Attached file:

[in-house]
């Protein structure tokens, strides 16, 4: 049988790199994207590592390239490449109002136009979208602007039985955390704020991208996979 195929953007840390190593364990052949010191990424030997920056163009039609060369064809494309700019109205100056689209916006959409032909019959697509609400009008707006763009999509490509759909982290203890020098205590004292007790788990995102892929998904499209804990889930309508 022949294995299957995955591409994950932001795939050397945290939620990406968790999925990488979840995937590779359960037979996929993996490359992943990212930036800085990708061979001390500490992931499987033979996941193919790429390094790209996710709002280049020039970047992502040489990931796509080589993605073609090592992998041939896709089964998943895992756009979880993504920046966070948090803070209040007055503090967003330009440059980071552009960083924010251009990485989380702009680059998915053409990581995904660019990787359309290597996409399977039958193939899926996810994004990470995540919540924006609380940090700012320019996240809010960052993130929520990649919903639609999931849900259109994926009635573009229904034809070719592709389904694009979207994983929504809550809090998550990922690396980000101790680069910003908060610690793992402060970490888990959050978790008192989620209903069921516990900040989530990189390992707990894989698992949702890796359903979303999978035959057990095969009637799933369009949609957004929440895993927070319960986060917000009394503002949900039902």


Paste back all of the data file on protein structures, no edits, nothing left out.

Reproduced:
[in-house]
């Protein structure tokens, strides 16, 4: 049988790199994207590592390239490449109002136009979208602007039985955390704020991208996979 195929953007840390190593364990052949010191990424030997920056163009039609060369064809494309700019109205100056689209916006959409032909019959697509609400009008707006763009999509490509759909982290203890020098205590004292007790788990995102892929998904499209804990889930309508 022949294995299957995955591409994950932001795939050397945290939620990406968790999925990488979840995937590779359960037979996929993996490359992943990212930036800085990708061979001390500490992931499987033979996941193919790429390094790209996710709002280049020039970047992502040489990931796509080589993605073609090592992998041939896709089964998943895992756009979880993504920046966070948090803070209040007055503090967003330009440059980071552009960083924010251009990485989380702009680059998915053409990581995904660019990787359309290597996409399977039958193939899926996810994004990470995540919540924006609380940090700012320019996240809010960052993130929520990649919903639609999931849900259109994926009635573009229904034809070719592709389904694009979207994983929504809550809090998550990922690396980000101790680069910003908060610690793992402060970490888990959050978790008192989620209903069921516990900040989530990189390992707990894989698992949702890796359903979303999978035959057990095969009637799933369009949609957004929440895993927070319960986060917000009394503002949900039902």